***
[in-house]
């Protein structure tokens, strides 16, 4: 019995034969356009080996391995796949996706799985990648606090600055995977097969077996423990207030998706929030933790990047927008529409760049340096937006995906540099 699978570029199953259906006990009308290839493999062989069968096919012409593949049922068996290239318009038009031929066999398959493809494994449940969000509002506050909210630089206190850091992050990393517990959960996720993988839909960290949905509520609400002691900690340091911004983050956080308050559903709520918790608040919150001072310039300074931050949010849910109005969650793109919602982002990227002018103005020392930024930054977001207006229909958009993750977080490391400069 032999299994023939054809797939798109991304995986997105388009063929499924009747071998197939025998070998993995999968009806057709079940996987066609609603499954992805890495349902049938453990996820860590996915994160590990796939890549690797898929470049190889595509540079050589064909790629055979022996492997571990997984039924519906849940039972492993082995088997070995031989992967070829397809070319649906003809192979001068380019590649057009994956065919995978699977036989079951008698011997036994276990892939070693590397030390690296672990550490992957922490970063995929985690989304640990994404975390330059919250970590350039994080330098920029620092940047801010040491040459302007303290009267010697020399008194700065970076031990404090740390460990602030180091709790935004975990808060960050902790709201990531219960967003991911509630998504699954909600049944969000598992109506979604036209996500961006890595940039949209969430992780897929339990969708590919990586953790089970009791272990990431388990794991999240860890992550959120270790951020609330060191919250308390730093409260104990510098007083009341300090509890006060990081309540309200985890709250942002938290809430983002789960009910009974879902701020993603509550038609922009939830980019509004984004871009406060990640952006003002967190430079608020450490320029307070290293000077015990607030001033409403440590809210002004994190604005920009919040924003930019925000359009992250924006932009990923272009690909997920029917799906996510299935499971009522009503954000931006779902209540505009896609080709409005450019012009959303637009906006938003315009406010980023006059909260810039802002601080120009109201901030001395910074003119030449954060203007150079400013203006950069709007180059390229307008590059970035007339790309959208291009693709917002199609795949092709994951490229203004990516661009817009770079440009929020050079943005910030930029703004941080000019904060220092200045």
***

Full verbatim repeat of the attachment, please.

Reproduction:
[in-house]
């Protein structure tokens, strides 16, 4: 019995034969356009080996391995796949996706799985990648606090600055995977097969077996423990207030998706929030933790990047927008529409760049340096937006995906540099 699978570029199953259906006990009308290839493999062989069968096919012409593949049922068996290239318009038009031929066999398959493809494994449940969000509002506050909210630089206190850091992050990393517990959960996720993988839909960290949905509520609400002691900690340091911004983050956080308050559903709520918790608040919150001072310039300074931050949010849910109005969650793109919602982002990227002018103005020392930024930054977001207006229909958009993750977080490391400069 032999299994023939054809797939798109991304995986997105388009063929499924009747071998197939025998070998993995999968009806057709079940996987066609609603499954992805890495349902049938453990996820860590996915994160590990796939890549690797898929470049190889595509540079050589064909790629055979022996492997571990997984039924519906849940039972492993082995088997070995031989992967070829397809070319649906003809192979001068380019590649057009994956065919995978699977036989079951008698011997036994276990892939070693590397030390690296672990550490992957922490970063995929985690989304640990994404975390330059919250970590350039994080330098920029620092940047801010040491040459302007303290009267010697020399008194700065970076031990404090740390460990602030180091709790935004975990808060960050902790709201990531219960967003991911509630998504699954909600049944969000598992109506979604036209996500961006890595940039949209969430992780897929339990969708590919990586953790089970009791272990990431388990794991999240860890992550959120270790951020609330060191919250308390730093409260104990510098007083009341300090509890006060990081309540309200985890709250942002938290809430983002789960009910009974879902701020993603509550038609922009939830980019509004984004871009406060990640952006003002967190430079608020450490320029307070290293000077015990607030001033409403440590809210002004994190604005920009919040924003930019925000359009992250924006932009990923272009690909997920029917799906996510299935499971009522009503954000931006779902209540505009896609080709409005450019012009959303637009906006938003315009406010980023006059909260810039802002601080120009109201901030001395910074003119030449954060203007150079400013203006950069709007180059390229307008590059970035007339790309959208291009693709917002199609795949092709994951490229203004990516661009817009770079440009929020050079943005910030930029703004941080000019904060220092200045």